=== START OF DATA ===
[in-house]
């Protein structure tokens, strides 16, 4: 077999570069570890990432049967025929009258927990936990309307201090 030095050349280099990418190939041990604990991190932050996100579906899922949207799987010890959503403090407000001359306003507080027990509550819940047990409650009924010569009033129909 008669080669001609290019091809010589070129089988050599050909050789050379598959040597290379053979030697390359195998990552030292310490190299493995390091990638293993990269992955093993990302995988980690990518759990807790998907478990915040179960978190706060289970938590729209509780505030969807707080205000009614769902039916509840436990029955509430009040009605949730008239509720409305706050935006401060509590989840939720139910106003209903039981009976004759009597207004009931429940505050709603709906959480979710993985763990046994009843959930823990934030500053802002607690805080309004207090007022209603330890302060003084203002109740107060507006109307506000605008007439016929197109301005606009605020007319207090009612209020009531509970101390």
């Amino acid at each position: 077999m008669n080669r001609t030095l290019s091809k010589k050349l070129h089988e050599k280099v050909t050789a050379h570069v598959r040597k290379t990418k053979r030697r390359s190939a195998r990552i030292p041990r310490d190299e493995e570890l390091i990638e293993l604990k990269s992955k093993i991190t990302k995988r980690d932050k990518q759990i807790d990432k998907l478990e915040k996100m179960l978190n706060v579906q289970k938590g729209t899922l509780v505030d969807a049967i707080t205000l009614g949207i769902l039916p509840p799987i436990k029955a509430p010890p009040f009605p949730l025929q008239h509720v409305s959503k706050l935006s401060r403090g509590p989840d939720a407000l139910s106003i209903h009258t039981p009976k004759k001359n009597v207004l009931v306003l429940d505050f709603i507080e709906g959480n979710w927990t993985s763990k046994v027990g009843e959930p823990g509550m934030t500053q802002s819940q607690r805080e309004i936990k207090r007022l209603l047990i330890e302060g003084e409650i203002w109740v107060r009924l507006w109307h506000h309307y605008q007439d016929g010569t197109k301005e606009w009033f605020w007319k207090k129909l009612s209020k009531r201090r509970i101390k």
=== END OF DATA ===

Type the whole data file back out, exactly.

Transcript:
[in-house]
């Protein structure tokens, strides 16, 4: 077999570069570890990432049967025929009258927990936990309307201090 030095050349280099990418190939041990604990991190932050996100579906899922949207799987010890959503403090407000001359306003507080027990509550819940047990409650009924010569009033129909 008669080669001609290019091809010589070129089988050599050909050789050379598959040597290379053979030697390359195998990552030292310490190299493995390091990638293993990269992955093993990302995988980690990518759990807790998907478990915040179960978190706060289970938590729209509780505030969807707080205000009614769902039916509840436990029955509430009040009605949730008239509720409305706050935006401060509590989840939720139910106003209903039981009976004759009597207004009931429940505050709603709906959480979710993985763990046994009843959930823990934030500053802002607690805080309004207090007022209603330890302060003084203002109740107060507006109307506000605008007439016929197109301005606009605020007319207090009612209020009531509970101390």
């Amino acid at each position: 077999m008669n080669r001609t030095l290019s091809k010589k050349l070129h089988e050599k280099v050909t050789a050379h570069v598959r040597k290379t990418k053979r030697r390359s190939a195998r990552i030292p041990r310490d190299e493995e570890l390091i990638e293993l604990k990269s992955k093993i991190t990302k995988r980690d932050k990518q759990i807790d990432k998907l478990e915040k996100m179960l978190n706060v579906q289970k938590g729209t899922l509780v505030d969807a049967i707080t205000l009614g949207i769902l039916p509840p799987i436990k029955a509430p010890p009040f009605p949730l025929q008239h509720v409305s959503k706050l935006s401060r403090g509590p989840d939720a407000l139910s106003i209903h009258t039981p009976k004759k001359n009597v207004l009931v306003l429940d505050f709603i507080e709906g959480n979710w927990t993985s763990k046994v027990g009843e959930p823990g509550m934030t500053q802002s819940q607690r805080e309004i936990k207090r007022l209603l047990i330890e302060g003084e409650i203002w109740v107060r009924l507006w109307h506000h309307y605008q007439d016929g010569t197109k301005e606009w009033f605020w007319k207090k129909l009612s209020k009531r201090r509970i101390k």